Thursday, June 14, 2018

A Seriously Hot Mama

 Around 3 a.m., I flung off my cover and then felt my own arm out of curiosity. Was it really as wet as I believed it was? Yes, very wet. With my own sweat, exuded while sleeping with a fan pointed at me.

I started taking Tamoxifen in January 2014 as a preventive measure when a nodule in my left breast had a marker that indicated a higher risk of cancer. Since my maternal gran had breast cancer, these two solid risk factors were enough to convince me — so, I began my dirty dance with Tam.

Which promptly blasted me into menopause, at age 51. While I'm sure that menopause is never a cakewalk, I have to believe that being artificially blasted into it is the worst way to go. It has NOT been fun.

And it's not like all this will stop when I go off the Tam on March 1, 2019 (not that I'm counting the days) (but it isn't December 31, 2018, as I'd hoped, because my doc reminded me that I went off it for two months for my knee surgery) (which possibly made me howl a little bit, right in her office, possibly I did that, possibly).

I've been having hot flashes and night sweats since 2014, and if anything they're getting worse or at least more frequent.

Today I consulted Dr. Google, who says, "Oh, yeah, the conventional wisdom of 'three years' turns out to be bogus, it's probably more like 7 to 11 years." Dr. Google adds that it's worse for women who are overweight and stressed. Awesome.

But wait! Dr. Google is not all Debbie Downer; there are some natural remedies, including:
Stay away from caffeine, alcohol, hot beverages, and spicy foods!
Ha. Yeah. You just named my four major food groups!! Thanks, Dr. Google.

I guess I'll live with the sweat.

Lady C

Tuesday, June 12, 2018


These thoughts have been knocking around in my head for a month now; time to get them out of my brain and into my blog!

So, as I mentioned (possibly 20 times), there was a bit of a kerfuffle around my visit to the Pacific Northwest last month (which was, by the way, a perfect vacation, I was SO SO SO HAPPY all the time!!) on the topic of "how to welcome a visiting friend." I accidentally hurt or annoyed some folks, which was not fun on any level, and the whole experience was most unsettling.

I've had some time to reflect, and I also had a great conversation with Mrs. Cynicletary, who is one of the best people to talk over such things with; she takes my problems just seriously enough but also has the distance and perspective to help me see the humor and/or absurdity.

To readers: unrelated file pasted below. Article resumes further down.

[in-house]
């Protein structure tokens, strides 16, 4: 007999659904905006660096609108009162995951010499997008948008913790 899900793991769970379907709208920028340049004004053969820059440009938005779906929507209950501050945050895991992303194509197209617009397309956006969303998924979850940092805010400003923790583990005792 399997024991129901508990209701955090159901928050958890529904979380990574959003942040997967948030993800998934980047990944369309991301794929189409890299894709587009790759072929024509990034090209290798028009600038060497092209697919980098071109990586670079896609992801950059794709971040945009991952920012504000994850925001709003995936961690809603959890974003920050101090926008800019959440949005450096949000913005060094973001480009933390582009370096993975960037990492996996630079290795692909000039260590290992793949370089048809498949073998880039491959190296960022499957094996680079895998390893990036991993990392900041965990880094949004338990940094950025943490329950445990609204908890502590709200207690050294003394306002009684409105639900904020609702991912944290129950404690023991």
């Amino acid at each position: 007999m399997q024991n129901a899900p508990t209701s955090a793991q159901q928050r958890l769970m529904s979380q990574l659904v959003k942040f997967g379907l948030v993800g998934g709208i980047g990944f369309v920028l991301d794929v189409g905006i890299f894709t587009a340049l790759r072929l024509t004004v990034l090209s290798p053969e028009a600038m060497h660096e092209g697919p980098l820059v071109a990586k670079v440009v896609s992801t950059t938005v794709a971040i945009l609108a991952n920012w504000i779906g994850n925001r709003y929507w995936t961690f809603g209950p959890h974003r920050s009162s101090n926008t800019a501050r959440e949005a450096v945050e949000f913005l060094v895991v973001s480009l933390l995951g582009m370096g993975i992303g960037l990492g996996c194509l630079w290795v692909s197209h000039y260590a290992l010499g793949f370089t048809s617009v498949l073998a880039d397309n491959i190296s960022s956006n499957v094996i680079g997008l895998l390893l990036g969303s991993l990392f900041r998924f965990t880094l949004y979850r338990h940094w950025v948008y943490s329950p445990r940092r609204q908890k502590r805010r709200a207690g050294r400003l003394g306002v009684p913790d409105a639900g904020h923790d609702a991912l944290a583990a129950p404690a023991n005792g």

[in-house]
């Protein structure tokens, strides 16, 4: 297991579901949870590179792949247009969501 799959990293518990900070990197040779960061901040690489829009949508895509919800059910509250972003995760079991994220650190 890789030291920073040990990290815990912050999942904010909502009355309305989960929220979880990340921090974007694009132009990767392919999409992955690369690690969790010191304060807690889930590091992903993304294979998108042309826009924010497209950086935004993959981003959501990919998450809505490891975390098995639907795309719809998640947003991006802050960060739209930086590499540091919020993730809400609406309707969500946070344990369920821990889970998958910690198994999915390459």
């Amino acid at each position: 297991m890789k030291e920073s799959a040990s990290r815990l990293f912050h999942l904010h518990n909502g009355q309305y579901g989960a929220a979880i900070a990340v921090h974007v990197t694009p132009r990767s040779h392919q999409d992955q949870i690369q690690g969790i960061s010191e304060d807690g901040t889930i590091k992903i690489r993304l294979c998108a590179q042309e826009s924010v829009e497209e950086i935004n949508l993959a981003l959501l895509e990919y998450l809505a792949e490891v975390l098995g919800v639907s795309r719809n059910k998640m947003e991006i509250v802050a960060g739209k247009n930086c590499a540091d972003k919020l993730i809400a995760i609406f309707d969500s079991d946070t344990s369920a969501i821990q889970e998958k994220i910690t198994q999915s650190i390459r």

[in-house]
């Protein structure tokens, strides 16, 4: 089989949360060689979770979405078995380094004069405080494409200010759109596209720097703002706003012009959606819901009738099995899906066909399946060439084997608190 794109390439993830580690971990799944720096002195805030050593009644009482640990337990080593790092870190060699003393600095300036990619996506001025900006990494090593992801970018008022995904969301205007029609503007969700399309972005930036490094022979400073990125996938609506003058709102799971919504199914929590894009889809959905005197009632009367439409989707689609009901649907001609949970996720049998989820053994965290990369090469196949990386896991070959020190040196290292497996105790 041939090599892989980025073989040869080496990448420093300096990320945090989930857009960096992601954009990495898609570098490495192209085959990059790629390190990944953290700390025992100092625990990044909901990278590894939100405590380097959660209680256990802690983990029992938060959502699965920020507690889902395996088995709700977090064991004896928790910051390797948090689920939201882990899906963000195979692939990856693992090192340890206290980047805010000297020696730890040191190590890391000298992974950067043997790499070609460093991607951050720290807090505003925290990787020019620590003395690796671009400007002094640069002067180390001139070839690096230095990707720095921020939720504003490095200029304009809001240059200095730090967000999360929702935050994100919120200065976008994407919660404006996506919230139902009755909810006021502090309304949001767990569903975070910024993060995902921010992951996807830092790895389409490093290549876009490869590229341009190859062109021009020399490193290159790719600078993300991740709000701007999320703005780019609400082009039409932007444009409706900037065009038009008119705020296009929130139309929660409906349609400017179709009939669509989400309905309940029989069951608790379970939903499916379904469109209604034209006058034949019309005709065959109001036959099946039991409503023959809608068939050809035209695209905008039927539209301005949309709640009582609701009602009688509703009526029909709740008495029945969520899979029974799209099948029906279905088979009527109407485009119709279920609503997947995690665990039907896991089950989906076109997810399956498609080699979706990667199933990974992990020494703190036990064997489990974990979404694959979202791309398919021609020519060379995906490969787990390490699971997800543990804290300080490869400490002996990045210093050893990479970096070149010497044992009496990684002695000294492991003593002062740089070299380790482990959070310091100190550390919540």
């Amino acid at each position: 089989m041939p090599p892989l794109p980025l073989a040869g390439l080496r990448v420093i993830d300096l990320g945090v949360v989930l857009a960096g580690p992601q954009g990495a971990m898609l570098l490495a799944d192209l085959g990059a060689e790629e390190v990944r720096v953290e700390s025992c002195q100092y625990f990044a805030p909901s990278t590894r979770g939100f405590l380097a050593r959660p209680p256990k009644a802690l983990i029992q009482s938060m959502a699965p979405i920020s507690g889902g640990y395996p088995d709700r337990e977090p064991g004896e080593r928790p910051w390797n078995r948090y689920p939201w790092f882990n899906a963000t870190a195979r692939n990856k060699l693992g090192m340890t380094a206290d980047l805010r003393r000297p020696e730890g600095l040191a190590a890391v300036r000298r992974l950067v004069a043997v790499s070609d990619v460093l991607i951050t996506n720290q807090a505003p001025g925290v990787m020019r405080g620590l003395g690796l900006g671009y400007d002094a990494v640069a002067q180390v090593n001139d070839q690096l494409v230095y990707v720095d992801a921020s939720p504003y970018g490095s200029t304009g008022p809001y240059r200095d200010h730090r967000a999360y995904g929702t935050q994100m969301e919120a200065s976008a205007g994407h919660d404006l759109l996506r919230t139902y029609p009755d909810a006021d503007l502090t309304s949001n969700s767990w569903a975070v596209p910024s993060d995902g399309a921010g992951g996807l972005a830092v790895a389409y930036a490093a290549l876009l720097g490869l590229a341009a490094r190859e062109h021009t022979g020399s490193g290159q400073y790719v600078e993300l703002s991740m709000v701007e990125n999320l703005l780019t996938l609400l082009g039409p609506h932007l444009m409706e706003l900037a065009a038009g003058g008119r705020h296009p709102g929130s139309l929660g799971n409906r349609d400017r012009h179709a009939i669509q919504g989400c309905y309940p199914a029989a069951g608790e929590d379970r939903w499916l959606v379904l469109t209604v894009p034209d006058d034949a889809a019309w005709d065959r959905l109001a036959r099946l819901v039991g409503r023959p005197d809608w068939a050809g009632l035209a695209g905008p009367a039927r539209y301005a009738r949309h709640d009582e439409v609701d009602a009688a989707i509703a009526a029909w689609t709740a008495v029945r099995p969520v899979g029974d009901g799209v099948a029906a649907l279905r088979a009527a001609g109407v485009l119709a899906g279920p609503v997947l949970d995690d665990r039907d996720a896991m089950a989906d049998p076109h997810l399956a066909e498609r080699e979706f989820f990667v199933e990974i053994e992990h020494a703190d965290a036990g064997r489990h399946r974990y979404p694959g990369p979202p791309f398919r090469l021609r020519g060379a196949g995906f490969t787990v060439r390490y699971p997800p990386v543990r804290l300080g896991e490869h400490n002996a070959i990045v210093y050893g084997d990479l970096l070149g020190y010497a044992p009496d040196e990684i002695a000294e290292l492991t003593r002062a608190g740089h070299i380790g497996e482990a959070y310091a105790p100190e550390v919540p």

Reflection #1: Each of these things is just like the other

I reached out to two friends in Portland. One informed me immediately that she was not available (which is its own story of weirdness, but that is not for today). The other asked if I wanted to meet the whole Oregon gang. I said, "Hey, maybe just the two of us could have dinner, or just us and your husband and daughter?" For whatever reason she disregarded this idea and invited the whole Oregon gang, which was fine. I don't know exactly how many people we're talking about here, but there are at least six or seven. And here's what happened:

No one else showed up. Not one other person.

I had dinner with just my friend (also Husband), which was exactly what I originally wanted, and it was SO FUN. Why, then, am I having trouble shaking off my feeling of humiliation that no one else wanted to meet me?
  • Mrs. C: Did you want to meet any of these other folks?
  • Me: I wouldn't have minded meeting one of them — but no, these are not people I really care about meeting.
  • Mrs. C: So, a bunch of people you don't care about meeting feel the same way about you. Can you live with that?
  • Me: Well, when you put it that way . . .
Yes. I can live with that. Humiliation, be gone!

Reflection #2: How many is enough?

In March, I reached out to nine women whom I was excited about seeing.

I ultimately saw: two.

But I had lovely evenings with the two that I saw! And four other women got added to the list, plus a man!, and I had lovely times with them as well. Truly wonderful outings, all of them. I love my friends. I was happy, happy.

Still . . . in March I believed that I was popular and well-liked. Two out of nine . . . is not a great popularity percentage.
  • Mrs. C: But you saw lots of people on your whole vacation, right? Your cousin, your old friend, my son and his wife . . . And all those visits were fun?
  • Me: They were beyond fun
  • Mrs. C: So maybe you can't have all the friends. You can just have most of the friends. Can you live with that?

<— These friends, yes! But not these friends. —>
Okay, yes. How nice it might be to be universally beloved and befriended — but I have a lot of love and a lot of friends. I can live with this too.

Reflection #3: Cooking caring

I have just realized that, like my mother before me, I express my caring for people by inviting them to my home and cooking them a meal, usually dinner. I now also realize (yes, now! at age 55!) that this instinct is by no means universal.

Because this is how I roll, the near-total lack of such invitations made me feel like people were not that excited about seeing me.

People may not have been that excited about seeing me, but the zero dinner invitations should not be taken as evidence of this.

I like to cook dinner for people. I like to have my friends come to my home. I also like to explore other people's homes — to see their books, their chosen colors, what they have on their walls — and to meet their families. I was disappointed not to have those opportunities.

But I didn't and don't take it personally. Sometimes a meal is just a meal.

Reflection #4: Give me my freak medal now!!

I've already said that I don't expect other people to meet my own ridiculous standards, but I'll say it again, what the heck: